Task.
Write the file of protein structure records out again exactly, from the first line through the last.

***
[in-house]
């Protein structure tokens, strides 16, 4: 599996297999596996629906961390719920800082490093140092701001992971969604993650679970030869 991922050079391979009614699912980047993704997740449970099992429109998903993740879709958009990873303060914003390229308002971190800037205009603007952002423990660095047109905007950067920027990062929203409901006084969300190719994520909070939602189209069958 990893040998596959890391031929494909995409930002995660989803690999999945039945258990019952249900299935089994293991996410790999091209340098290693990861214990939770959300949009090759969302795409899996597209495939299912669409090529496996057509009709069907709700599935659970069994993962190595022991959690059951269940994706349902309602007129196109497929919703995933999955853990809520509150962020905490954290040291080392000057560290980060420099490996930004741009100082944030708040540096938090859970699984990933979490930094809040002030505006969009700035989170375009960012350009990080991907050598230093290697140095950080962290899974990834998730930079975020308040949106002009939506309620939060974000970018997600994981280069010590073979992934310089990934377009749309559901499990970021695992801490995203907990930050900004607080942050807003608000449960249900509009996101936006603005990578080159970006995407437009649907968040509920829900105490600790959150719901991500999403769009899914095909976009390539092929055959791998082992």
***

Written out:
[in-house]
């Protein structure tokens, strides 16, 4: 599996297999596996629906961390719920800082490093140092701001992971969604993650679970030869 991922050079391979009614699912980047993704997740449970099992429109998903993740879709958009990873303060914003390229308002971190800037205009603007952002423990660095047109905007950067920027990062929203409901006084969300190719994520909070939602189209069958 990893040998596959890391031929494909995409930002995660989803690999999945039945258990019952249900299935089994293991996410790999091209340098290693990861214990939770959300949009090759969302795409899996597209495939299912669409090529496996057509009709069907709700599935659970069994993962190595022991959690059951269940994706349902309602007129196109497929919703995933999955853990809520509150962020905490954290040291080392000057560290980060420099490996930004741009100082944030708040540096938090859970699984990933979490930094809040002030505006969009700035989170375009960012350009990080991907050598230093290697140095950080962290899974990834998730930079975020308040949106002009939506309620939060974000970018997600994981280069010590073979992934310089990934377009749309559901499990970021695992801490995203907990930050900004607080942050807003608000449960249900509009996101936006603005990578080159970006995407437009649907968040509920829900105490600790959150719901991500999403769009899914095909976009390539092929055959791998082992």